An Origin of Some Easter Rituals and Beliefs

April 7th, 2012

Happy Easter everyone. I was reading up on the origins of some of the holiday’s traditions and I thought I’d share some of the more interesting ones with you.

The word Easter is thought to be derived from a pagan goddess of the dawn named Eostre. One wears new clothes on Easter as a showing of respect to her. Since she has given the world new garb to wear, to wear anything old was seen as discourteous and bad luck.¬†Interestingly one old superstition states that if one wears three new things on Easter, they’ll have good luck for the rest of the year.


The tradition of the American Easter Bunny came from German immigrants who taught their children of a hare who’d leave gifts of colored eggs in the Easter bonnets of good children. I’ve found no reliable source as to why it’s a hare that delivers eggs (some versions of the legend say the hare actually lays them as well). A theory is that both eggs and hares (or rabbits) are symbols of fertility, which is what the return of Spring is all about, really.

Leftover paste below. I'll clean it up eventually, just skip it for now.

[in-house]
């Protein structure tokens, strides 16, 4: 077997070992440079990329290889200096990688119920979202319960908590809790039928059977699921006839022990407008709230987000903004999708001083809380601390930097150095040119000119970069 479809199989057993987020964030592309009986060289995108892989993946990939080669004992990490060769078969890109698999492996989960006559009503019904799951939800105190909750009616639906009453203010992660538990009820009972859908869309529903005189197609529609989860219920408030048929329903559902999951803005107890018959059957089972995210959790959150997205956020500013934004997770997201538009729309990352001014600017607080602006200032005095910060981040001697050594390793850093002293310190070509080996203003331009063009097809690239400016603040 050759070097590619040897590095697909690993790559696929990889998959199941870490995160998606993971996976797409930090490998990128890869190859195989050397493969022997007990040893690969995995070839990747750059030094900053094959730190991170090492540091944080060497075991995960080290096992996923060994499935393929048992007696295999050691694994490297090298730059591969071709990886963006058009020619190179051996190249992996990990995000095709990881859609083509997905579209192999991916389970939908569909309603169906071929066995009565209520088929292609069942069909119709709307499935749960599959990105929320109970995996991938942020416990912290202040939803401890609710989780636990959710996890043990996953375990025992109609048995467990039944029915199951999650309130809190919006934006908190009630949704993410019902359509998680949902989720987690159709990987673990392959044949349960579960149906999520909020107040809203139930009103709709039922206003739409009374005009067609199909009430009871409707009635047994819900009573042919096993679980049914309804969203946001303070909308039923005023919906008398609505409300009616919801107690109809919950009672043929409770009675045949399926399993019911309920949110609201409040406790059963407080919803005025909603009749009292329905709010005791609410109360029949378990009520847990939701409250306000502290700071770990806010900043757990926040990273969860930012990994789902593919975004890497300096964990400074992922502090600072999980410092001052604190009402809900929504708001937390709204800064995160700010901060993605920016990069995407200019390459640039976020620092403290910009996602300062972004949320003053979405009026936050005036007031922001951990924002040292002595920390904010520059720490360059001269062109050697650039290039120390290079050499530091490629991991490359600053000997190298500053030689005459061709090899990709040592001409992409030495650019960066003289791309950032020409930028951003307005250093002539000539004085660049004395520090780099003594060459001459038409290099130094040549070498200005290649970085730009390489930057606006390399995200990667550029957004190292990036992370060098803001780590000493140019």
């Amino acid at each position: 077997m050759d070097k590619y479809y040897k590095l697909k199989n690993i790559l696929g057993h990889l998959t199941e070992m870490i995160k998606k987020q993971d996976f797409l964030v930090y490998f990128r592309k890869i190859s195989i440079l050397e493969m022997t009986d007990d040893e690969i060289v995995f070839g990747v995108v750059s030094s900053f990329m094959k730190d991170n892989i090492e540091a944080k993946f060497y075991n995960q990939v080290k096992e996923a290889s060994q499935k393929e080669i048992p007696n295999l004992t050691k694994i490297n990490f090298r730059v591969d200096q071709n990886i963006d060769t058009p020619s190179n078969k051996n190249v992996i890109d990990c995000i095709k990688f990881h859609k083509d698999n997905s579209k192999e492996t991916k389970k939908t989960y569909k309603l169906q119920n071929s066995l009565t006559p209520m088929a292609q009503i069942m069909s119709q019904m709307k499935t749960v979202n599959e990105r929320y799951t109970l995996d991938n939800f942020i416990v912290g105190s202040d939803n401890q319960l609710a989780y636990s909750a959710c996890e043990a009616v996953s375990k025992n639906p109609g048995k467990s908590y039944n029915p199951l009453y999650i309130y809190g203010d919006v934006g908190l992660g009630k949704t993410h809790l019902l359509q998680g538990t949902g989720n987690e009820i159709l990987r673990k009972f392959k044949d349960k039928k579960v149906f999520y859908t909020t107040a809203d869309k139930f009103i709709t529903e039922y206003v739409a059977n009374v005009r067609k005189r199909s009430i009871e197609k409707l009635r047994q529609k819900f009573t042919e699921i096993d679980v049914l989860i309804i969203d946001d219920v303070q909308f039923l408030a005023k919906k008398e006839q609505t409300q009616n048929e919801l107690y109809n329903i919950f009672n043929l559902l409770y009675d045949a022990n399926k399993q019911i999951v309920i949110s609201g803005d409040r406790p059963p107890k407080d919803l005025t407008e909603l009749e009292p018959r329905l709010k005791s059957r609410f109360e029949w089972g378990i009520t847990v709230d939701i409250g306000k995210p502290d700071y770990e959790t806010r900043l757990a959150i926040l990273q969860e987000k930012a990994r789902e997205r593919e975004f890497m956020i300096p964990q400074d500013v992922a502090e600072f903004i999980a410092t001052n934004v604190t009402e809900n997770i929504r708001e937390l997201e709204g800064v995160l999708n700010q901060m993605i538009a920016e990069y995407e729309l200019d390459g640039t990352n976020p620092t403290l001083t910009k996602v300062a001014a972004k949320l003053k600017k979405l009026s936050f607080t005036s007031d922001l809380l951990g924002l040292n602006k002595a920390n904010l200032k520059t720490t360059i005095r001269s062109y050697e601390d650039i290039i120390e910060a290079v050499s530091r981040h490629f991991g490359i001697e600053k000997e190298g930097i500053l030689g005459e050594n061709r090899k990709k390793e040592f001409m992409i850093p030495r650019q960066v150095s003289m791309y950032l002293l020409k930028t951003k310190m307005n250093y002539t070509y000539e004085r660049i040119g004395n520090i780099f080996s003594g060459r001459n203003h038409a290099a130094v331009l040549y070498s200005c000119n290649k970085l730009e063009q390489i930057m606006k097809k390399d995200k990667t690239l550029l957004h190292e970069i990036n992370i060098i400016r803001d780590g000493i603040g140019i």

As for the Easter bonnet, it was originally a crown of leaves or flowers. The¬†circularity of it represented the sun, the flowers represented it’s ability to give life.

The coloring of eggs likely originated with how they were colored. Often they were dyed by being boiled with colorful flowers. To bring these into your home was to bring a little of Spring inside with you.


Select Sources:
“A Treasury of Superstitions” by Claudia Delys.
Eostre and Easter Cutoms

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